When to Replace a Car Seat After an Accident Checklist | 2023

Posted by Julie Monson on


Car seats are lifesaving devices designed to handle one major accident. It may not be able to perform optimally if it were to be involved in a second crash. A car seat that has been involved in a moderate or severe car crash, whether occupied or not, should definitely be replaced and not used again. Some car seat manuals state that a car seat involved in a collision as slow as 10km per hour should be replaced. Although it may look fine, there may be unseen damage that may compromise its safety. 

The NHTSA in the USA advises “Crash damage is not always visible to the naked eye. There are some scans and X-rays that can find hidden damage, but the cost of these tests is usually greater than the cost of the most expensive new car seat. Without this type of test, no one can inspect your car seat and certify it as safe after a crash

These tests are NOT available in South Africa, and without them, no-one can verify if a seat is safe to continue using after a crash.


These car seats may look undamaged, but they have sustained severe forces and are not be safe to use again.


Just as seatbelts should be replaced after a crash, a car seat may need to be replaced too. You will also need to consult with your car seat manual for what your specific car seat manufacturer advises. If you are unsure , please contact the manufacturer of your specific car seat. ALWAYS FOLLOW YOUR MANUFACTURER'S RECOMMENDATIONS.

Many car seats need to be replaced if they were in a vehicle that is involved in a crash, even if the child was NOT in the car seat  during the crash. This is because manufacturers may not have conducted additional crash testing on their car seats that have been involved in crashes. Without these additional crash tests, they cannot guarantee that their seats will provide sufficient safety in a second crash, and to be safe advise that the car seat should always be replaced. 

Crash forces can be extreme. The seat will withstand some crash energy even if the seat were empty and even more so if the car seat was occupied. In a substantial crash, the crash forces may be enough to bend the steel in your car’s frame, therefore, obviously enough to damage the plastic in your child’s car seat, even if you cannot see the damage with the naked eye.


In the past the National Highway Traffic Safety Administration (NHTSA) in the USA recommended to replace a child restraint if it was involved in any type of crash, no matter how minor.

However, NHTSA has revised that recommendation in an attempt to reduce the number of children without a child restraint while their crashed restraint is being replaced and reduce costs for parents and insurance companies. The NHTSA cited several international studies which showed that after minor vehicle crash tests, the restraint still performed well in subsequent crash tests. However, if your car seat manual states differently, always adhere to what it says.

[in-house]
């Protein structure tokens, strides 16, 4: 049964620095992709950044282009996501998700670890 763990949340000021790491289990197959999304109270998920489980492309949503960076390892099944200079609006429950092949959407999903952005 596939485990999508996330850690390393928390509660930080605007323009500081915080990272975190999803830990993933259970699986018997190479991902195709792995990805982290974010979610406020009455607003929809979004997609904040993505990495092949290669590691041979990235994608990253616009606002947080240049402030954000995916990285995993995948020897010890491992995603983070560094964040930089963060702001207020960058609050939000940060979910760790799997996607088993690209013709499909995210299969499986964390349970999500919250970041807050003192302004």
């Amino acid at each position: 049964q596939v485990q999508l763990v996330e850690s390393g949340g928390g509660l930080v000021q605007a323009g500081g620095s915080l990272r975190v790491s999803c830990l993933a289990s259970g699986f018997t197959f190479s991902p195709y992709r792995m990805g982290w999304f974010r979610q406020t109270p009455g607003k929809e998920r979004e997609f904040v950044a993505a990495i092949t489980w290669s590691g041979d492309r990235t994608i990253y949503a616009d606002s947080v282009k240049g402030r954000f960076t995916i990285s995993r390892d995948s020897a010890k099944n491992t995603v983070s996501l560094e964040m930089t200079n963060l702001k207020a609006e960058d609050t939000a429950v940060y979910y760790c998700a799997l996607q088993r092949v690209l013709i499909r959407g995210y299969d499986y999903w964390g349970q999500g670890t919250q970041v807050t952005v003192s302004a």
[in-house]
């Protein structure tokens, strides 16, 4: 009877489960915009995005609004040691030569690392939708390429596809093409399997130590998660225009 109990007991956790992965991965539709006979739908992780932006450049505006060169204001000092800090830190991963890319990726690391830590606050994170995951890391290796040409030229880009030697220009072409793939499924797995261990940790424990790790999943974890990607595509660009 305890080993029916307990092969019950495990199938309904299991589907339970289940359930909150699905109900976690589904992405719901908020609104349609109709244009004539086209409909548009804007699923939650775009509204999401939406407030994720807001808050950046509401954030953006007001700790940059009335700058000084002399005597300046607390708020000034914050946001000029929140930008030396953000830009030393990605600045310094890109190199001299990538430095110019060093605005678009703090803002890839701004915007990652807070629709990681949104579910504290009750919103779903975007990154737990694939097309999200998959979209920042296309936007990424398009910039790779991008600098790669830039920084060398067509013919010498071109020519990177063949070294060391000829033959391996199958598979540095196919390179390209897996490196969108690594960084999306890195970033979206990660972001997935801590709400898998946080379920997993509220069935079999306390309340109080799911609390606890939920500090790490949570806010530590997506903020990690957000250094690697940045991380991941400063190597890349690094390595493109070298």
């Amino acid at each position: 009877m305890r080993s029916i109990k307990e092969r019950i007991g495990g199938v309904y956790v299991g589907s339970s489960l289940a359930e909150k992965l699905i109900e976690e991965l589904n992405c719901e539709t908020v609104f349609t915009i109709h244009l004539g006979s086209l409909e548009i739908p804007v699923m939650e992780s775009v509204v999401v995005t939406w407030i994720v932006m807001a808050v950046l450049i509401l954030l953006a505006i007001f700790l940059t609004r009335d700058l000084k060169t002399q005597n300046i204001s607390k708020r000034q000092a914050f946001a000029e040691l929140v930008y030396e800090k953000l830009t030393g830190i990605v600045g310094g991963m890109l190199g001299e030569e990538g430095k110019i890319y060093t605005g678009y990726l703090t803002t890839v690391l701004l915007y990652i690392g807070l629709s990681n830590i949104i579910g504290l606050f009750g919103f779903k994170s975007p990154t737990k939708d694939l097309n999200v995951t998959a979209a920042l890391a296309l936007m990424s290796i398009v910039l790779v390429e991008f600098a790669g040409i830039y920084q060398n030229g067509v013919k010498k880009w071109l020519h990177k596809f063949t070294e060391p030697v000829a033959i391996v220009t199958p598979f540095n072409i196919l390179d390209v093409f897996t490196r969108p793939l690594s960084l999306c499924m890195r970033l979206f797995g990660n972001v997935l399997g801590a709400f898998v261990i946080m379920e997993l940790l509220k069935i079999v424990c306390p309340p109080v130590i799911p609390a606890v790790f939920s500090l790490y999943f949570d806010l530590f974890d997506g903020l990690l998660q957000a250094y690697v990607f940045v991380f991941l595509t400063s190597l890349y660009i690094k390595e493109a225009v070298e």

1. The vehicle was able to be driven away from the crash site;
  2. The vehicle door nearest the safety seat was undamaged;
  3. There were no injuries to any of the vehicle occupants;
  4. The air bags (if present) did not deploy; 
  5. AND There is no visible damage to the safety seat



If your crash meets ANY of these criteria, it should not be used again:

  • Check 1: The car was towed away
  • Check 2: The vehicle door closest to the car seat was damaged
  • Check 3: A person in the car was injured in any way
  • Check 4: Any airbag in the car was deployed
  • Check 5: There is visible damage to the car seat (cracks, stress marks etc)

We understand that it is not always possible to buy a new car seat due to financial constraints. But if finances allow, to keep your child safe it is best to buy a new car seat following an accident if your manual advises to do so and/or if your accident meets the criteria of a moderate to severe crash. 

If you don't already have insurance on your car seats, it is advised that you add it to your policy.


If your car seat has been determined to be unsafe, one thing you should NOT do is donate it or sell it. The idea that it is better than nothing is not correct. The manufacturers set limits on their seats, after extensive and expensive testing. If they no longer guarantee a seat will work to save a child’s life, please don't take the chance. No child then deserves that unsafe seat.

Some people may see your car seat in the dustbin and may try to salvage it, so you must actively protect the now useless seat against either well-meaning recyclers or dumpster divers.

You can leave it at any Renault Dealership in Gauteng or any InspectaCar nationwide in South Africa for Wheel Well to collect. Please mark it clearly that it has been in an accident and should not be used again. Be sure to cut the harness and destroy the buckle. They will dispose of it properly, by recycling the plastic parts and making it unusable by anyone else. They donate the covers to animal shelters to use as blankets. 





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